Background: Disclosing errors to patients is an important part of patient care, but the prevalence of disclosure, and factors affecting it, are poorly understood.
Objective: To survey physicians and trainees about their practices and attitudes regarding error disclosure to patients.
Design and participants: Survey of faculty physicians, resident physicians, and medical students in Midwest, Mid-Atlantic, and Northeast regions of the United States.
Measurements: Actual error disclosure; hypothetical error disclosure; attitudes toward disclosure; demographic factors.
Results: Responses were received from 538 participants (response rate = 77%). Almost all faculty and residents responded that they would disclose a hypothetical error resulting in minor (97%) or major (93%) harm to a patient. However, only 41% of faculty and residents had disclosed an actual minor error (resulting in prolonged treatment or discomfort), and only 5% had disclosed an actual major error (resulting in disability or death). Moreover, 19% acknowledged not disclosing an actual minor error and 4% acknowledged not disclosing an actual major error. Experience with malpractice litigation was not associated with less actual or hypothetical error disclosure. Faculty were more likely than residents and students to disclose a hypothetical error and less concerned about possible negative consequences of disclosure. Several attitudes were associated with greater likelihood of hypothetical disclosure, including the belief that disclosure is right even if it comes at a significant personal cost.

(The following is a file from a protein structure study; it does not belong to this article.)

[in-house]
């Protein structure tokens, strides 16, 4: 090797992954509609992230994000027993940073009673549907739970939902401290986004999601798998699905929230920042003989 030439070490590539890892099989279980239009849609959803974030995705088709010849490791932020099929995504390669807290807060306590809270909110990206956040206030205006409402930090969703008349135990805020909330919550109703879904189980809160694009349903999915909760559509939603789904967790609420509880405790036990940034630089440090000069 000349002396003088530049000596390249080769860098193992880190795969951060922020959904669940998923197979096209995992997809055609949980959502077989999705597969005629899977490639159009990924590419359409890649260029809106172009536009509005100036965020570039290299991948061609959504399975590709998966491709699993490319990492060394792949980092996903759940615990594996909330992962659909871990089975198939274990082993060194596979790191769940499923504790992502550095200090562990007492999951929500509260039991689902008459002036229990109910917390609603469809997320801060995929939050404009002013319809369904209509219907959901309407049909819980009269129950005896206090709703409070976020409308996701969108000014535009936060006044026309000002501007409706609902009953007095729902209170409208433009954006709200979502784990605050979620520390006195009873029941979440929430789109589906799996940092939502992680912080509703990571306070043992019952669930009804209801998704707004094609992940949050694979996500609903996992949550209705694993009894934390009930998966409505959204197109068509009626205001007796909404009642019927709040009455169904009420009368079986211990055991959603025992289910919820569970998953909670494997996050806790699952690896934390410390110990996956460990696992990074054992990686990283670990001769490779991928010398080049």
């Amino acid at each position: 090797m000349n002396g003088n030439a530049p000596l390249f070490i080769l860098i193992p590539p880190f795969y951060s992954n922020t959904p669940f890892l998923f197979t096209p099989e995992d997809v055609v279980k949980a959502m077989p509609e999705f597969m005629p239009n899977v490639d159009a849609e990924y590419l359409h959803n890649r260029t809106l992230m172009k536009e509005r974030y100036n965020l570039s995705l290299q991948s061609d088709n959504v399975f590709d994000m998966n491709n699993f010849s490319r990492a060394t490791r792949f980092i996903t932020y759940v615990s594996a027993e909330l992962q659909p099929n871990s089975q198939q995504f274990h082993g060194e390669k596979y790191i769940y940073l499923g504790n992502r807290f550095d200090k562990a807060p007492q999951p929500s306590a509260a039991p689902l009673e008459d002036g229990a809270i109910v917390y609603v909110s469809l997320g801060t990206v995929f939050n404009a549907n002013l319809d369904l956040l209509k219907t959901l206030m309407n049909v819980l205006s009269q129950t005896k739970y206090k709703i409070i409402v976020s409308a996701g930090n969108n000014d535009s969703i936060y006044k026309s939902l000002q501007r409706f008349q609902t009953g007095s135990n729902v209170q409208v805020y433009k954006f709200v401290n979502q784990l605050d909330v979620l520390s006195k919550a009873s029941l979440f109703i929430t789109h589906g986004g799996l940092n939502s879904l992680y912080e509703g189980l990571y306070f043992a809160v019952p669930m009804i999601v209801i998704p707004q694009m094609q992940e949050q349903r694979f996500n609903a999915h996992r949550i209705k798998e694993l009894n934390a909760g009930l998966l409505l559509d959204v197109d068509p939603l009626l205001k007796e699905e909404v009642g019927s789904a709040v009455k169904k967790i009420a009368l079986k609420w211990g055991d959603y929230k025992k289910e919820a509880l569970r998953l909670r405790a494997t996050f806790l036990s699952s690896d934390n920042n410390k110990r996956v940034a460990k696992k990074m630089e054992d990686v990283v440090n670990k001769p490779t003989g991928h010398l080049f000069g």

Conclusions: There appears to be a gap between physicians' attitudes and practices regarding error disclosure. Willingness to disclose errors was associated with higher training level and a variety of patient-centered attitudes, and it was not lessened by previous exposure to malpractice litigation.